A property interest frequently coupled with a membership interest, which provides a timeshare member the right to use and occupy an interest in property for a specific period of time. A seller of a timeshare is typically selling the right of use of a property or a variety of properties for a period of time. The time period that a member has to use the property could be determined by weeks, intervals or points purchased by the member. Timeshares may exist within and be governed by a common interest development laws and are governed by the timeshare laws in California found in Vacation Ownership and Time-share Act.
Vehicle Code section 22658 governs towing from association property. An association must either have the statutory signage or provide a citation to the improperly parked vehicle and let 96 hours lapse before towing the vehicle. The association and/or towing company must also comply with numerous post-towing notification requirements. There are penalties for violations of section 22658 requirements.
A generic term for informational meetings of members, convened by the board, at which meeting no member vote is to be taken. Often used to refer to meetings to discuss proposed document changes, proposed construction/reconstruction projects, or some other issue of general interest to the community. Although no vote is taken at such a town hall meeting, the meeting may be a prerequisite to a required member vote.
Associations may have tax issues that arise with respect to taxes claimed to be on common area owned by an association, personal property owned by an association, such as office furniture and equipment, and income taxes. In most cases, but not necessarily all, the common areas of most CIDs are exempt from being taxed separately to an association, because it is usually already being taxed as part of the taxes paid by the individual owners. See Revenue and Taxation Code sections 2188.3–2188.7.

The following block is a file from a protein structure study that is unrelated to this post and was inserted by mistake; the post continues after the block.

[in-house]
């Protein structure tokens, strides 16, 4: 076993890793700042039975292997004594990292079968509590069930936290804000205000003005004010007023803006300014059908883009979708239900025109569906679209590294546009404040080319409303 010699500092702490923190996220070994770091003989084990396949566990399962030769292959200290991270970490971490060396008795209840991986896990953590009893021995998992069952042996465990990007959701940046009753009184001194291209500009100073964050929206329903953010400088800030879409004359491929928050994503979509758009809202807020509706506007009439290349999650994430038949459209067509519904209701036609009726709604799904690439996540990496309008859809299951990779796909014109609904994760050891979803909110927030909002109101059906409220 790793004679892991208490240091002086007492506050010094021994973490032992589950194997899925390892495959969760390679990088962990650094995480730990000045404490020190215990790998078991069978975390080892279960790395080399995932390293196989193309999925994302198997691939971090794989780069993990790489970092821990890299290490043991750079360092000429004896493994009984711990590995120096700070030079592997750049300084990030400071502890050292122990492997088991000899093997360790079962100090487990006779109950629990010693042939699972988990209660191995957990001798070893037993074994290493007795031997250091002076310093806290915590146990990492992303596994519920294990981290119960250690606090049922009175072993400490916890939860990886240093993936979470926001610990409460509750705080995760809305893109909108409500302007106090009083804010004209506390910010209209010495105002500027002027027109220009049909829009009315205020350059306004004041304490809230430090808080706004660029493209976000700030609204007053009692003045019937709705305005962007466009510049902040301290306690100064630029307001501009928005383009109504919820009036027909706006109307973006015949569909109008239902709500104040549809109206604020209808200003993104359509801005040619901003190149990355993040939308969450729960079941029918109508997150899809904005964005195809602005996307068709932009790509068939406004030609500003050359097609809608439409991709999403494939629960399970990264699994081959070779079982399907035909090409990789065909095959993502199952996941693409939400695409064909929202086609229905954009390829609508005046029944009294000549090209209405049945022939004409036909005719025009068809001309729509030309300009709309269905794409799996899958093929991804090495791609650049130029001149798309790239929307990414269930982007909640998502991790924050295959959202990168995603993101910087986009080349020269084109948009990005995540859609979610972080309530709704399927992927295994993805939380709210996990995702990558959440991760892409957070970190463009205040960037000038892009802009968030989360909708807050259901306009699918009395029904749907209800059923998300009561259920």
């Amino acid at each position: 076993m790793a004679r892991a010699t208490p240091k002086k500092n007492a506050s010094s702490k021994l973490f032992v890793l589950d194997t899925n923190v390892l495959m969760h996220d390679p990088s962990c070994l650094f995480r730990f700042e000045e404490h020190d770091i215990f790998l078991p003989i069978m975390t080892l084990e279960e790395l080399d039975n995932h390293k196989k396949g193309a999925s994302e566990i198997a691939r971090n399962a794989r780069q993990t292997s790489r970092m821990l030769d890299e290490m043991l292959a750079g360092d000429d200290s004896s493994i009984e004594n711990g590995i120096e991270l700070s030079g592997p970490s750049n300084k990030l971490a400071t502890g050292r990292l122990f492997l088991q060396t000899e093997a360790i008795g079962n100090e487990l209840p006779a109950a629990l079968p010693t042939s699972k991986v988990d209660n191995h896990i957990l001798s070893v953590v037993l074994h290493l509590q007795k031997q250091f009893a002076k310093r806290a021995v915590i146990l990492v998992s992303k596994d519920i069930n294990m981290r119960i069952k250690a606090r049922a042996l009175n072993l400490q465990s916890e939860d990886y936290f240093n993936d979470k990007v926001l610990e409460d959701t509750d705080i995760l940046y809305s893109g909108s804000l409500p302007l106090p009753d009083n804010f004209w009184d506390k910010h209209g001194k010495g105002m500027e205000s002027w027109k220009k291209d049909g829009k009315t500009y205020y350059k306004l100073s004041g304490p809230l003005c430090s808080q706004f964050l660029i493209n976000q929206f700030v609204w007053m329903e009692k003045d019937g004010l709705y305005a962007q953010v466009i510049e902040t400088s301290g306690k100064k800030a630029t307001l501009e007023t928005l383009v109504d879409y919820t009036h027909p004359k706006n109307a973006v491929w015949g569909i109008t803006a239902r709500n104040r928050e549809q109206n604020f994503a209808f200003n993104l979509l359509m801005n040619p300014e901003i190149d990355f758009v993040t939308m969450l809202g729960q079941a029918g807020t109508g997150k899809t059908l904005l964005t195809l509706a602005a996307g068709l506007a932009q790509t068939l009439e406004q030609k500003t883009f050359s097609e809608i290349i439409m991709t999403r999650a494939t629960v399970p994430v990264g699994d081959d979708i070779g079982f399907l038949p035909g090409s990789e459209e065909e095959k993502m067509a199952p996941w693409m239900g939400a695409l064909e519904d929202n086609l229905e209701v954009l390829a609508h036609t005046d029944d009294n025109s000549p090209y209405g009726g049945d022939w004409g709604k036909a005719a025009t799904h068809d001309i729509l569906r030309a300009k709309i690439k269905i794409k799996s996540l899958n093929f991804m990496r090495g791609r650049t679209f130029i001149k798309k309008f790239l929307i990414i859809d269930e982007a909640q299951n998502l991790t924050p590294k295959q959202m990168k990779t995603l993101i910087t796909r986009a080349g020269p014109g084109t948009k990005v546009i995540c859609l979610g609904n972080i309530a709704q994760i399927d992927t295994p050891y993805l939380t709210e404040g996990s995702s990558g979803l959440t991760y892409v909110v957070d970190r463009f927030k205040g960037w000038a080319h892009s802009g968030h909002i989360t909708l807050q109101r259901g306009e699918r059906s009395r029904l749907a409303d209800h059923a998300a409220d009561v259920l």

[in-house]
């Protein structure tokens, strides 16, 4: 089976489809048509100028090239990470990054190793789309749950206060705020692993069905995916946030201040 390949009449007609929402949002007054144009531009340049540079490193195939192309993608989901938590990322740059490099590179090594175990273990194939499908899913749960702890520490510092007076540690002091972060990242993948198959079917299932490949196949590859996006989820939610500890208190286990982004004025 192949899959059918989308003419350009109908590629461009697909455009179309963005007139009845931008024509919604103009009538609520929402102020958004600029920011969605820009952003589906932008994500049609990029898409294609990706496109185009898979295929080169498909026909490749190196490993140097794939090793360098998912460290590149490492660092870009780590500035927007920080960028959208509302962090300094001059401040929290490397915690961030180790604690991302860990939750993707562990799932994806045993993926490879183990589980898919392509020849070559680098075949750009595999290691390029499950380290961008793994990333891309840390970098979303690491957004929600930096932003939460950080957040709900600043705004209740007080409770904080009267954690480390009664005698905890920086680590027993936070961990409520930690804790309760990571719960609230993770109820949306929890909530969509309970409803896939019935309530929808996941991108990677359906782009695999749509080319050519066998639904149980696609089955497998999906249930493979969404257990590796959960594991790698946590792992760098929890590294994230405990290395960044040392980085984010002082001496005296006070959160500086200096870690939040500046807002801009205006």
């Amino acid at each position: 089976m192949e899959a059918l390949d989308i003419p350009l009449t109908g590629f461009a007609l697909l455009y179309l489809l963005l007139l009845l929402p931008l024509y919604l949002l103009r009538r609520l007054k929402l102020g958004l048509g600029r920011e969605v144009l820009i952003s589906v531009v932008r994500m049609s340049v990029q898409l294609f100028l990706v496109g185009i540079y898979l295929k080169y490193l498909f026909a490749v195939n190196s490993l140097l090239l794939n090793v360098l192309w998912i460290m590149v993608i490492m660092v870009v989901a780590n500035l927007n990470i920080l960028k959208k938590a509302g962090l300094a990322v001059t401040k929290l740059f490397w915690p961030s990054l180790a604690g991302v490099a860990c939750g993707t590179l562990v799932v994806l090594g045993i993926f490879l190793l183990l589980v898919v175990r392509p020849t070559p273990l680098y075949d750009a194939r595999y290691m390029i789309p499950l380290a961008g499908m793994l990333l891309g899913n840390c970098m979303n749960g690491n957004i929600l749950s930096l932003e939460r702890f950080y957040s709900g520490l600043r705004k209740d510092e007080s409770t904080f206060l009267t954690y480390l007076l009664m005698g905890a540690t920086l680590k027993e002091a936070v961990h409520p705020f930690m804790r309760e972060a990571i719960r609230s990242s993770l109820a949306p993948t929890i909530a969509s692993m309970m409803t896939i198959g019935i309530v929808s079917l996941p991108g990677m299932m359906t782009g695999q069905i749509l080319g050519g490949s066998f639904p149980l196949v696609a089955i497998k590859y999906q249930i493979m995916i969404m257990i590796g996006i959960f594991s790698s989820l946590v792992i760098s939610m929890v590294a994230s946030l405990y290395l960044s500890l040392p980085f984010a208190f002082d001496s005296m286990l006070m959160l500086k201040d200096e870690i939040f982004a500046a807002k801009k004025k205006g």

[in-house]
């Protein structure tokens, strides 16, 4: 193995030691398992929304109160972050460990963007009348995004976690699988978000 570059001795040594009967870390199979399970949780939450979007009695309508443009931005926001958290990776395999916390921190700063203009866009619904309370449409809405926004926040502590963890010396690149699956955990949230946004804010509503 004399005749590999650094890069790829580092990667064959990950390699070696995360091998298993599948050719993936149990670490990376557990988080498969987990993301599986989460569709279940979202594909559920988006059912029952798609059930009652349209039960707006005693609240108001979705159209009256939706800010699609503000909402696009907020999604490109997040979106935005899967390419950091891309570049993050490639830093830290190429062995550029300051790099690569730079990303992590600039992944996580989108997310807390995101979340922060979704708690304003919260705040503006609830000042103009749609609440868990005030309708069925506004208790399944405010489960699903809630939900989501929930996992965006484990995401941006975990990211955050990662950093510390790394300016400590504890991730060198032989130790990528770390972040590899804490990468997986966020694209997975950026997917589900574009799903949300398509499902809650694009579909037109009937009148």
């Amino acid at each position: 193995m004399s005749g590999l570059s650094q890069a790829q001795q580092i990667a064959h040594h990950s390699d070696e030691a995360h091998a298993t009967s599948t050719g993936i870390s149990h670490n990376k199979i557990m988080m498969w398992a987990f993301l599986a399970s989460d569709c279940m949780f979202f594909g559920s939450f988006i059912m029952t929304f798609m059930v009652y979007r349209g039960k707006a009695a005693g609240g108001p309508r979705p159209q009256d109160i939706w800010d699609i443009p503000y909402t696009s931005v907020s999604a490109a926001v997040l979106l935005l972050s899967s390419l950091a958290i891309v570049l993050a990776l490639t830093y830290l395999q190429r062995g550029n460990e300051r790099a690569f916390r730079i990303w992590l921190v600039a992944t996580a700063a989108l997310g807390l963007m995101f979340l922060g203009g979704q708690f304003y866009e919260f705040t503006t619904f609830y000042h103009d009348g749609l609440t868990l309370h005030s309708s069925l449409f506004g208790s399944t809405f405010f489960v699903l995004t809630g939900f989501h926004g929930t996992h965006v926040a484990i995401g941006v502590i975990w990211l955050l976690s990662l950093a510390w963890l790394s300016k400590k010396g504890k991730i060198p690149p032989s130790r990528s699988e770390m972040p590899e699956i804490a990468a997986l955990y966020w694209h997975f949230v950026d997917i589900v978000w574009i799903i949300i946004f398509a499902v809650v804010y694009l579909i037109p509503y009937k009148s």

Refers to a fee imposed as a condition of changing occupancy of a separate interest. The amount an association may charge in this regard is limited to the association’s actual costs to change its records in connection with a transfer of title or other interest. See Civ. Code §4575. Note, however, that the association may pass through a transfer fee charged to it by its management company without violating 4575. See Berryman v. Merit Property Management, Inc. (2007) 152 Cal. App. 4th 1544.
Refers to the right of the board to conduct open board meetings by means of teleconferencing, subject to specified provisions to allow homeowners to hear the board’s deliberations. (Civ. Code § 4925(a))
A perennial plant characterized by a woody stem; may be deciduous or evergreen.
Internal and external telephone wiring located outside the boundaries of a separate interest, but which only serves a single separate interest, is exclusive use area, regardless of what the governing documents say. (Civ. Code §4145(c)) Owners have a reasonable right of access over common area to maintain this internal and external telephone wiring, after obtaining the consent of the association. (Civ. Code §4790)
As to roots and branches which extend over property lines and threaten to cause damage to another’s property, the owner of the threatened property may trim roots and branches only where it is reasonable to do so. See Booska v. Patel (1994) 24 Cal.App.4th 1786.
A Temporary Restraining Order (TRO) is a short-term pre-trial temporary injunction. To obtain a TRO, a party must convince the judge that he or she will suffer immediate irreparable harm unless the order is issued. If the judge is convinced that a TRO is necessary, he may issue the order immediately, without informing the other parties and without holding a hearing. TROs are intended to be stop-gap measures and only last until the court holds an evidentiary hearing on whether or not to grant a preliminary injunction (usually within 60 days). A judge’s decision on whether or not to issue a temporary restraining is not appealable.